Establishing negligence under Louisiana law is accomplished via the following five prong duty / risk analysis:
I. Was the conduct in question a substantial factor in bringing about the harm to the plaintiff, i.e., was it a cause in fact of the harm?
-It is irrelevant in determining cause in fact whether the defendant’s actions were lawful, unlawful, intentional, unintentional, negligent, or non-negligent. The inquiry is a neutral one, free of the entanglements of policy considerations – morality, culpability or responsibility-involved in the duty-risk analysis. Ask whether the defendant’s conduct was a necessary antecedent of the accident, that is, but for the defendant’s conduct, the incident probably would not have occurred.
-Is there a factual causal relationship between the defendant’s actions and the plaintiff’s injuries? Did defendant’s actions have something to do with the injury the plaintiff sustained? Did the defendant’s conduct appreciably enhance the chance of the accident occurring?
-Generally, cause in fact entails a “but for” inquiry: If the plaintiff probably would have not sustained the injuries but for the defendant’s conduct, such conduct is a cause in fact. But, when multiple causes are present, cause in fact is found to exist when the defendant’s conduct was a substantial factor in bringing about the plaintiff’s harm.
II. Did the defendant owe a duty to the plaintiff?
-Duty is a question of law. Simply put, the inquiry is whether the plaintiff has any law – statutory or jurisprudential – to support his or her claim?
III. Was the duty breached?
-Did the defendant fail to conform to the legally imposed duty?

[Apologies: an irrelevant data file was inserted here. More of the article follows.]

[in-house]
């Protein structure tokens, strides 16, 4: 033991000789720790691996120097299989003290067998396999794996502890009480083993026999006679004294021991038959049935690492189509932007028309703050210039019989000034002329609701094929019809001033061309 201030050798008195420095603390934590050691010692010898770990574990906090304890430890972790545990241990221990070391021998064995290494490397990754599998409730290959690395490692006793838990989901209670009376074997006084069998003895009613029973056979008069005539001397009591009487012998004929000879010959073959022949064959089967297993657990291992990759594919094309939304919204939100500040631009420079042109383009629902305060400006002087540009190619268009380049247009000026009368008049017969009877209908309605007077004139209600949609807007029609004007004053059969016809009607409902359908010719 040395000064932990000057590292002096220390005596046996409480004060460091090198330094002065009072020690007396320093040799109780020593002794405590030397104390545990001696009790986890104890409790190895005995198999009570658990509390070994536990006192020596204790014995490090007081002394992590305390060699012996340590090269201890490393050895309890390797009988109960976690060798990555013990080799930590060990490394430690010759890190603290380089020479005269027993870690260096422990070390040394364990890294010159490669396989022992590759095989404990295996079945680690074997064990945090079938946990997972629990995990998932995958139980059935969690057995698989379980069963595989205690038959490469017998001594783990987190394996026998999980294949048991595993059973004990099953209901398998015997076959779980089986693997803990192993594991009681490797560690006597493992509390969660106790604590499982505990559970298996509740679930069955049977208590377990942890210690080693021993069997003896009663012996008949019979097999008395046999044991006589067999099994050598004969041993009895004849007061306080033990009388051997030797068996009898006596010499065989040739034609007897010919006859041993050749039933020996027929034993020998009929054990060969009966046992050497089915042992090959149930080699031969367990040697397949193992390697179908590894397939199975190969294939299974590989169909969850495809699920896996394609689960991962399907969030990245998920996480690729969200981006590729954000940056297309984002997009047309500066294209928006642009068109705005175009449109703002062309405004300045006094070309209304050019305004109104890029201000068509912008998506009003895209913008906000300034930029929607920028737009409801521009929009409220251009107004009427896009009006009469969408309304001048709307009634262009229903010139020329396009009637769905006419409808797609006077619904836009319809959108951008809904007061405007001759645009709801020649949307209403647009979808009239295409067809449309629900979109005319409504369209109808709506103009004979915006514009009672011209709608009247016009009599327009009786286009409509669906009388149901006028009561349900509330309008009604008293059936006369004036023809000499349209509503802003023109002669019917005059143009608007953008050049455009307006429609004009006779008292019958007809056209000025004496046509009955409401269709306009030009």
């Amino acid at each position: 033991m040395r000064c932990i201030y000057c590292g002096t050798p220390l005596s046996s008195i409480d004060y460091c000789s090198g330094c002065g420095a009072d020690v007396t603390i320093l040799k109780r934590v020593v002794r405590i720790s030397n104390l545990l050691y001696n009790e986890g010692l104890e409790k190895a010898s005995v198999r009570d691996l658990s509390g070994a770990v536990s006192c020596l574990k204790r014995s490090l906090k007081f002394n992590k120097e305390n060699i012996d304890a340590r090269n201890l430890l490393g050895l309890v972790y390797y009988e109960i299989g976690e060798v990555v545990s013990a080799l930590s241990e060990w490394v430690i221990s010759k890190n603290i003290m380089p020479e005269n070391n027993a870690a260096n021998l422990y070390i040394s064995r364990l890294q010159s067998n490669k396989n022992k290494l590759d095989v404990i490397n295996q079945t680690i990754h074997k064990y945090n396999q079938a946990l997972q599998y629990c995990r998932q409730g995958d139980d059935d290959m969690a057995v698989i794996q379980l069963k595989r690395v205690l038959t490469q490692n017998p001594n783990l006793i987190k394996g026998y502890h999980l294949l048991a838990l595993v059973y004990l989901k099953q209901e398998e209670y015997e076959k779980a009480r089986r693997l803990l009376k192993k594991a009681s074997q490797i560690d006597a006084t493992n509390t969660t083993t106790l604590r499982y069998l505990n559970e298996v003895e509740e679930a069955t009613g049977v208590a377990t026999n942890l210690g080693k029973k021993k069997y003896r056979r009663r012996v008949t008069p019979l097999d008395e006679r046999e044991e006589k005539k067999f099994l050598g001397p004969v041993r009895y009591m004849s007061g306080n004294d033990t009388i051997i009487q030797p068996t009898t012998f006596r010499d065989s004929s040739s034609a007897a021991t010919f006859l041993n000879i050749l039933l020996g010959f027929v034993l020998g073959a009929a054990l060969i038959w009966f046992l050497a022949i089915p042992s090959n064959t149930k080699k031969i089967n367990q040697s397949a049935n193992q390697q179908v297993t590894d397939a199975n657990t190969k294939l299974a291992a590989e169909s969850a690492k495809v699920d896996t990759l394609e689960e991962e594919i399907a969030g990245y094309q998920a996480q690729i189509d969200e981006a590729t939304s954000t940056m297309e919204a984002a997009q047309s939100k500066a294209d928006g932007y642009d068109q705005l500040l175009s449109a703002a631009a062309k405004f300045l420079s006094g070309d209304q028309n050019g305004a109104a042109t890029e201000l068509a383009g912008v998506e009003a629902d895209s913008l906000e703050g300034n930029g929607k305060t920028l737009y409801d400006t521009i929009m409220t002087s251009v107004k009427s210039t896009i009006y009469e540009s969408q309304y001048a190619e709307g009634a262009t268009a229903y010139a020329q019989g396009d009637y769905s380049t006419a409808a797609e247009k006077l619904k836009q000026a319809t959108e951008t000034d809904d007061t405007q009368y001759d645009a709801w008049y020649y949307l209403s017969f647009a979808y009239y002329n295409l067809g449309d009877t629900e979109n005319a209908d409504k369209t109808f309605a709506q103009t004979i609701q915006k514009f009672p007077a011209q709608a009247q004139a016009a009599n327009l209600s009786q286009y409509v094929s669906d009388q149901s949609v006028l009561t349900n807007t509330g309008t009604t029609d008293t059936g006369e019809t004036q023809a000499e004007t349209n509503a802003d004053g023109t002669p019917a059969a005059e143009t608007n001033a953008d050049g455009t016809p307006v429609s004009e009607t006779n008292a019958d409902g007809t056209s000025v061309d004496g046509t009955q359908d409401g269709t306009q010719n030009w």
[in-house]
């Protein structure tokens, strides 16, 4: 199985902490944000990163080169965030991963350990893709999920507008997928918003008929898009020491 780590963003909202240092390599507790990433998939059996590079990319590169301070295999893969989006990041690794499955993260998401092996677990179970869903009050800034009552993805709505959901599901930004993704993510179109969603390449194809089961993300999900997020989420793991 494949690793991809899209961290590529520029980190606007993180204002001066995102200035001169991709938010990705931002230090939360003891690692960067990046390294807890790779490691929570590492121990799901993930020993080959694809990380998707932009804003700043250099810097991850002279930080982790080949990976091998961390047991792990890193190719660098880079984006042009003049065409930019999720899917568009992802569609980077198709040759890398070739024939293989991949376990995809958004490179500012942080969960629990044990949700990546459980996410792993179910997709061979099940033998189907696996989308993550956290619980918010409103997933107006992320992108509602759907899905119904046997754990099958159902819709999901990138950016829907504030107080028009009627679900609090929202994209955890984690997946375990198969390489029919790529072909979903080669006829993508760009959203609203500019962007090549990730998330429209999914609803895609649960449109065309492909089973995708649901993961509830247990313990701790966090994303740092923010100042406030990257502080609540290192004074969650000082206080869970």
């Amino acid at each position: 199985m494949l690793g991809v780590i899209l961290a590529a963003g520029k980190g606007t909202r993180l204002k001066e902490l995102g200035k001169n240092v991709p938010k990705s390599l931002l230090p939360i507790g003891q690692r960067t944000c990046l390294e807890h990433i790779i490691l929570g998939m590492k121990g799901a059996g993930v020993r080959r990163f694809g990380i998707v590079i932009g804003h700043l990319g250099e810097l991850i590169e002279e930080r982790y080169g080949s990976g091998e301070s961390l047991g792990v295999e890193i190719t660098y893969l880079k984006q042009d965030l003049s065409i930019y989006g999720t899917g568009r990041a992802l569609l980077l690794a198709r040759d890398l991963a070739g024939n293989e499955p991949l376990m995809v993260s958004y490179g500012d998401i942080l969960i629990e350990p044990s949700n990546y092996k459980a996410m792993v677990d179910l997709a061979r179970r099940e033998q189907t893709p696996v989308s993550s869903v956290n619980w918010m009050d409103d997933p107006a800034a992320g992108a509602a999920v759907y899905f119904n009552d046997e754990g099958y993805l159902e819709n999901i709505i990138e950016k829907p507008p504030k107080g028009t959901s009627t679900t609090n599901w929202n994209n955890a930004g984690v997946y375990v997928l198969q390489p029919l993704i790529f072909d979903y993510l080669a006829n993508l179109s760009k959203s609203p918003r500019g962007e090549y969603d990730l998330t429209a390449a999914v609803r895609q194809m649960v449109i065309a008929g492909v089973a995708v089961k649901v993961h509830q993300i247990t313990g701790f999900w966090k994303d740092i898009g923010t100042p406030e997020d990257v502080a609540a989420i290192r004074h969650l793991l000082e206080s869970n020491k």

IV. Was the risk, and harm caused, within the scope of protection afforded by the duty breached?
-Regardless if stated in terms of proximate cause, legal cause, or duty, the scope of the duty inquiry is ultimately a question of policy as to whether the particular risk falls within the scope of the duty. The scope of protection inquiry asks whether the enunciated rule or principle of law extends to or is intended to protect this plaintiff from this type of harm arising in this manner. Although, the determination of legal cause involves a purely legal question, this legal determination depends on factual determinations of foreseeability and ease of association. The extent of protection owed by a defendant to a plaintiff is made on a case-by-case basis to avoid making a defendant an insurer of all persons against all harms.
-Substandard conduct does not render the actor liable for all consequences spiraling outward until the end of time. Ask whether too much else intervened – time, space, people, and bizarreness?
-Ease of association: in determining whether there is a duty-risk relationship, the inquiry is how easily the risk of injury to plaintiff can be associated with the duty sought to be enforced, or how easily does one associate the plaintiff’s complained of harm with the defendant’s conduct, or how easily the risk of harm can be associated with the rule which was breached. Is the purpose of the duty substantially related to the risk of harm?
-Although ease of ease of association encompasses the idea of foreseeability, it is not based on foreseeability alone. Ease of association melds policy and foreseeability into one inquiry: Is the harm which befell the plaintiff easily associated with the type of conduct engaged in by the defendant?
-Legal cause requires a proximate relation between the actions of a defendant and the harm which occurs and such relation must be substantial in character.
-Because legal cause analysis is so fact bound, other legal cause cases serve only as examples of the methodology and can only be analogized from when the facts bear a striking resemblance to the case to be decided.
-Was the defendant’s culpable conduct a cause of the plaintiff’s harm?
If you have questions about Louisiana’s negligence duty/risk analysis, contact Scott Andrews, one of the experienced Baton Rouge, Louisiana personal injury lawyers at Dué, Guidry, Piedrahita & Andrews to schedule a free consultation.